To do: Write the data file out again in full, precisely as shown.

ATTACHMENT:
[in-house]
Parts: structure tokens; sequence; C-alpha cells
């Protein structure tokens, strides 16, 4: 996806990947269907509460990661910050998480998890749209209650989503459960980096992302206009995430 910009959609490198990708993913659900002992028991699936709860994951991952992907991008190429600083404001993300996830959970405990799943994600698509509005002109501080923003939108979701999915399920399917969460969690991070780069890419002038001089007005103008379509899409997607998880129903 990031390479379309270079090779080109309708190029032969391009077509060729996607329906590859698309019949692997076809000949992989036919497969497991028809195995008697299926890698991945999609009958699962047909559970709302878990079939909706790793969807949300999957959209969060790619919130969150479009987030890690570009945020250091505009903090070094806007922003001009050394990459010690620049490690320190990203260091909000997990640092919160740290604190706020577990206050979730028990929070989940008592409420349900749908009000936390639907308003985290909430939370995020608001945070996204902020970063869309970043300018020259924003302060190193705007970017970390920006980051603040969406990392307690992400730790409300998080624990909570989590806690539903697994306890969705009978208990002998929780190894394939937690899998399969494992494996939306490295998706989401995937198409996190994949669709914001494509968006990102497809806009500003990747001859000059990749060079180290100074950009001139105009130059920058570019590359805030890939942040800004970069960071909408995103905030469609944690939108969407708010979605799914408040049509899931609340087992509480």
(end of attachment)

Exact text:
[in-house]
Parts: structure tokens; sequence; C-alpha cells
């Protein structure tokens, strides 16, 4: 996806990947269907509460990661910050998480998890749209209650989503459960980096992302206009995430 910009959609490198990708993913659900002992028991699936709860994951991952992907991008190429600083404001993300996830959970405990799943994600698509509005002109501080923003939108979701999915399920399917969460969690991070780069890419002038001089007005103008379509899409997607998880129903 990031390479379309270079090779080109309708190029032969391009077509060729996607329906590859698309019949692997076809000949992989036919497969497991028809195995008697299926890698991945999609009958699962047909559970709302878990079939909706790793969807949300999957959209969060790619919130969150479009987030890690570009945020250091505009903090070094806007922003001009050394990459010690620049490690320190990203260091909000997990640092919160740290604190706020577990206050979730028990929070989940008592409420349900749908009000936390639907308003985290909430939370995020608001945070996204902020970063869309970043300018020259924003302060190193705007970017970390920006980051603040969406990392307690992400730790409300998080624990909570989590806690539903697994306890969705009978208990002998929780190894394939937690899998399969494992494996939306490295998706989401995937198409996190994949669709914001494509968006990102497809806009500003990747001859000059990749060079180290100074950009001139105009130059920058570019590359805030890939942040800004970069960071909408995103905030469609944690939108969407708010979605799914408040049509899931609340087992509480």